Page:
How to Buy a Bike
A beginner's guide to buying a bike
The sun is shining, the flowers are blooming, the bees are buzzing, the bike bells around you are ringing, and summer’s energetic atmosphere leaves you feeling inspired to try something new. Bike aficionados are busy taking advantage of the abundant biking opportunities in the Granite State. While you might not be participating in 5- or 10-mile trips like your neighbor every week, that doesn’t mean you have to miss out on biking fun this summer. You don’t need to be a seasoned professional to enjoy the beautiful backroads and preserved rail trails; all you need is a bike and a little help from your local bike shop. We spoke with Dave Harkless, owner of Littleton Bike & Fitness, and asked him for tips on where to begin if you are looking to buy your first bike. His first suggestion – consider what type of biking works for you.
Deciding What Bike Is Best for You
Instead of getting overwhelmed by the multitude of options the minute you walk through the door, Harkless recommends stepping back and starting by thinking about what type of biking you will be doing. Do you want to ride around town? With friends? On trails? Will you be biking to work?
“Most people come in with their eyes wide and are noticeably confused,” he says. “Our job is to get you to relax and get your guard down so that you can have a good shopping experience.”
The most common bikes are commuter/cruiser, mountain, road and hybrid. Mountain bikes are rugged and are meant for off-road use, while road bikes are meant for pavement use and are built for speed. Hybrids are a cross between mountain and road bikes, and are also known as family- and comfort-style bikes. Cruisers are for, you know, cruising.
“Another popular type of bike that we have is an electric assist, also known as an e-bike,” he says. “You still pedal, but you get a bit of a helping hand for a motor-assisted ride. It takes the intimidation out of bike riding. It is for the people that want to go for a bike ride, but don’t want to kill themselves doing it.”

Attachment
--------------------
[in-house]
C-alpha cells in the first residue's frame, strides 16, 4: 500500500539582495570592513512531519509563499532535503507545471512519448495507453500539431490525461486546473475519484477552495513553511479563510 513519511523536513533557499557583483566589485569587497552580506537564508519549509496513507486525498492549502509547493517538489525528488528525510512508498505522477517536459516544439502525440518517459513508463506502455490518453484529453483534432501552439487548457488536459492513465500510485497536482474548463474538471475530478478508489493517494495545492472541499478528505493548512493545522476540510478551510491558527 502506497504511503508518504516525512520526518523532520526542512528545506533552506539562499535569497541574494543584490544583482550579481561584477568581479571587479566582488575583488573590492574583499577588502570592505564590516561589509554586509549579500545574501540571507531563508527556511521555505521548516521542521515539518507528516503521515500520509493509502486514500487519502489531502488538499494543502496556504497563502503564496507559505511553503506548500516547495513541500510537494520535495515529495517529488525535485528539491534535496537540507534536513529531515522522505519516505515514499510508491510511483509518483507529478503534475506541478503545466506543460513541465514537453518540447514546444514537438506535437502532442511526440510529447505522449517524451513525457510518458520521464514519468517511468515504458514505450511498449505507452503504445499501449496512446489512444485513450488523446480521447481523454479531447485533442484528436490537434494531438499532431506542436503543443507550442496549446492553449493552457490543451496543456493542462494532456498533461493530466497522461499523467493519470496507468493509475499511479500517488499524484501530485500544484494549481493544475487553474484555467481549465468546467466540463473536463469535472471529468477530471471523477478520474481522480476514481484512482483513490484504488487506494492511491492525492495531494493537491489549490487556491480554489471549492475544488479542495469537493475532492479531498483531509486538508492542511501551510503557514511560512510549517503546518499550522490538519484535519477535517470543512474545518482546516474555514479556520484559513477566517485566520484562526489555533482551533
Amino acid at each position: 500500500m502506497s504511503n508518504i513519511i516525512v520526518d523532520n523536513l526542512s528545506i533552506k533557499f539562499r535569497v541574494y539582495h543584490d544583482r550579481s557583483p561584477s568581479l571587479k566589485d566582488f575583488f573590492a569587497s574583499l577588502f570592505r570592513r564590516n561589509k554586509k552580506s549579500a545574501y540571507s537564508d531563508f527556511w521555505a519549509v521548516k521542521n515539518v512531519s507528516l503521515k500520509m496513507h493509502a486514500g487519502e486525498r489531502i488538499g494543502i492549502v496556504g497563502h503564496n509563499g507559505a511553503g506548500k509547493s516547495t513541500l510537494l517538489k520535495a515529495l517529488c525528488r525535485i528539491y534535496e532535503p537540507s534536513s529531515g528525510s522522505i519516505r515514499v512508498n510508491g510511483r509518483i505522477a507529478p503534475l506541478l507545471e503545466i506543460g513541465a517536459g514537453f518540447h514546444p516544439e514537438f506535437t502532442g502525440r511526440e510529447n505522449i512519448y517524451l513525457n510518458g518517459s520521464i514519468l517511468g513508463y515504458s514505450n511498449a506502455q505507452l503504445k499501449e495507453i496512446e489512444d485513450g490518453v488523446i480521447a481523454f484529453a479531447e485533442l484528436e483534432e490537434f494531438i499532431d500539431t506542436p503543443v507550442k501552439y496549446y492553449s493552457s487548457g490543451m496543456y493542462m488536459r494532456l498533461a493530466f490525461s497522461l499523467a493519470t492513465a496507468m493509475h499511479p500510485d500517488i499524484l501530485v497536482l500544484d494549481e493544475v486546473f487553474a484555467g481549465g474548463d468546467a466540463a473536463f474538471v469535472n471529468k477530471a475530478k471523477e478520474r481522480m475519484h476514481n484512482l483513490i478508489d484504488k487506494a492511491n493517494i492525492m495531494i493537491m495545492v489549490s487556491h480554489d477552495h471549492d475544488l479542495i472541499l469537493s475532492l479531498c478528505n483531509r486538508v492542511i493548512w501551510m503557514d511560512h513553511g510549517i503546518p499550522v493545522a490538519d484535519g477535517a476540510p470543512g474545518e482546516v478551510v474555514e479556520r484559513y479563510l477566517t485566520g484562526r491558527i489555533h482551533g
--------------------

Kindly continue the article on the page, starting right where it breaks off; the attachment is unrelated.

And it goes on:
Figure Out How Much You Want to Spend
Bikes can be expensive, but it’s important to remember that you get what you pay for. As a beginner biker, you can expect to spend a couple of hundred dollars on a quality bike. Mountain bikes at Littleton Bike & Fitness start at $500, and while Harkless sells more of them because they are cheaper, rail trail and family bikes are a close second. These bikes are extremely popular in the summer months when people are getting out and exploring more. “Some beginners might be turned off by local bike store prices, and will instead head to a department store like Walmart,” he says. “While that isn’t necessarily a bad thing, don’t be surprised if you only get a year out of it or it starts falling apart after using it for a season.” When you shop local, you will be taken care of and get expert knowledge all throughout and well after the buying process.
Getting the Right Fit
Getting the right fit for your bike is crucial — you don’t want to end up with a bike that is hard to control and leaves you feeling uncomfortable after one ride. Harkless is an expert at fitting bikes to people. He explains that, for recreational biking, you’re aiming for a 30-degree bend in your legs at the bottom of the pedal. There should also be a slight bend in your elbows, but not so much that you have to crane your neck to see. You also shouldn’t be able to sit on the seat with your feet flat on the ground, which applies to most bikes. Your seat angle shouldn’t be tilted down because, while it might be comfortable to sit on, it will cause you to put stress on your hands, arms and neck. It is also a good idea to test ride a few bikes before you make your final decision, but don’t ride too many or you will get confused on the fit. Test the bike out on different surfaces, check its comfortability, and see how it handles turns and corners. Once you find “the one,” grab a friend, join a local cycling club or find a biking event near you and hit the road (or trail).